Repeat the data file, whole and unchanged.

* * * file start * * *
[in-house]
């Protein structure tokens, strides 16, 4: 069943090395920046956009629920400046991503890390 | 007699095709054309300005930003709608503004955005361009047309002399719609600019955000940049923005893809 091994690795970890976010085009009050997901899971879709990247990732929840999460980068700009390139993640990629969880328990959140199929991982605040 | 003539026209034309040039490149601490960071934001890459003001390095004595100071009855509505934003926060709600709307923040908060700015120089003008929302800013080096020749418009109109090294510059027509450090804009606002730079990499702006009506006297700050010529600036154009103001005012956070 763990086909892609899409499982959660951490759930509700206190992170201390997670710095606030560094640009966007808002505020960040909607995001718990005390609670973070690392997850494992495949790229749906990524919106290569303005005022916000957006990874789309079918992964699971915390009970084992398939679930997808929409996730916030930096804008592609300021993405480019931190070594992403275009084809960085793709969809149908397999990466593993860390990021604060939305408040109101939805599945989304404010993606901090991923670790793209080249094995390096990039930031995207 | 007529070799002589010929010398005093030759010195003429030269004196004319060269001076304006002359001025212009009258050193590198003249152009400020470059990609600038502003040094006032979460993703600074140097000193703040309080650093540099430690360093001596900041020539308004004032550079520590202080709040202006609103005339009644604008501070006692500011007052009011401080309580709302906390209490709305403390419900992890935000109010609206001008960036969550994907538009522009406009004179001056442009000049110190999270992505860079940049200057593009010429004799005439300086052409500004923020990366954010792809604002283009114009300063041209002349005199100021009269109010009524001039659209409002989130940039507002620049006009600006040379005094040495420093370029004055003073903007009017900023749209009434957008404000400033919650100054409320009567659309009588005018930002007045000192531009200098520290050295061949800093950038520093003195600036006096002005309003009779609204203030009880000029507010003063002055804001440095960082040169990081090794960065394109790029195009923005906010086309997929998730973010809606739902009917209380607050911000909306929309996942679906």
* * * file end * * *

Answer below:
[in-house]
């Protein structure tokens, strides 16, 4: 069943090395920046956009629920400046991503890390 | 007699095709054309300005930003709608503004955005361009047309002399719609600019955000940049923005893809 091994690795970890976010085009009050997901899971879709990247990732929840999460980068700009390139993640990629969880328990959140199929991982605040 | 003539026209034309040039490149601490960071934001890459003001390095004595100071009855509505934003926060709600709307923040908060700015120089003008929302800013080096020749418009109109090294510059027509450090804009606002730079990499702006009506006297700050010529600036154009103001005012956070 763990086909892609899409499982959660951490759930509700206190992170201390997670710095606030560094640009966007808002505020960040909607995001718990005390609670973070690392997850494992495949790229749906990524919106290569303005005022916000957006990874789309079918992964699971915390009970084992398939679930997808929409996730916030930096804008592609300021993405480019931190070594992403275009084809960085793709969809149908397999990466593993860390990021604060939305408040109101939805599945989304404010993606901090991923670790793209080249094995390096990039930031995207 | 007529070799002589010929010398005093030759010195003429030269004196004319060269001076304006002359001025212009009258050193590198003249152009400020470059990609600038502003040094006032979460993703600074140097000193703040309080650093540099430690360093001596900041020539308004004032550079520590202080709040202006609103005339009644604008501070006692500011007052009011401080309580709302906390209490709305403390419900992890935000109010609206001008960036969550994907538009522009406009004179001056442009000049110190999270992505860079940049200057593009010429004799005439300086052409500004923020990366954010792809604002283009114009300063041209002349005199100021009269109010009524001039659209409002989130940039507002620049006009600006040379005094040495420093370029004055003073903007009017900023749209009434957008404000400033919650100054409320009567659309009588005018930002007045000192531009200098520290050295061949800093950038520093003195600036006096002005309003009779609204203030009880000029507010003063002055804001440095960082040169990081090794960065394109790029195009923005906010086309997929998730973010809606739902009917209380607050911000909306929309996942679906």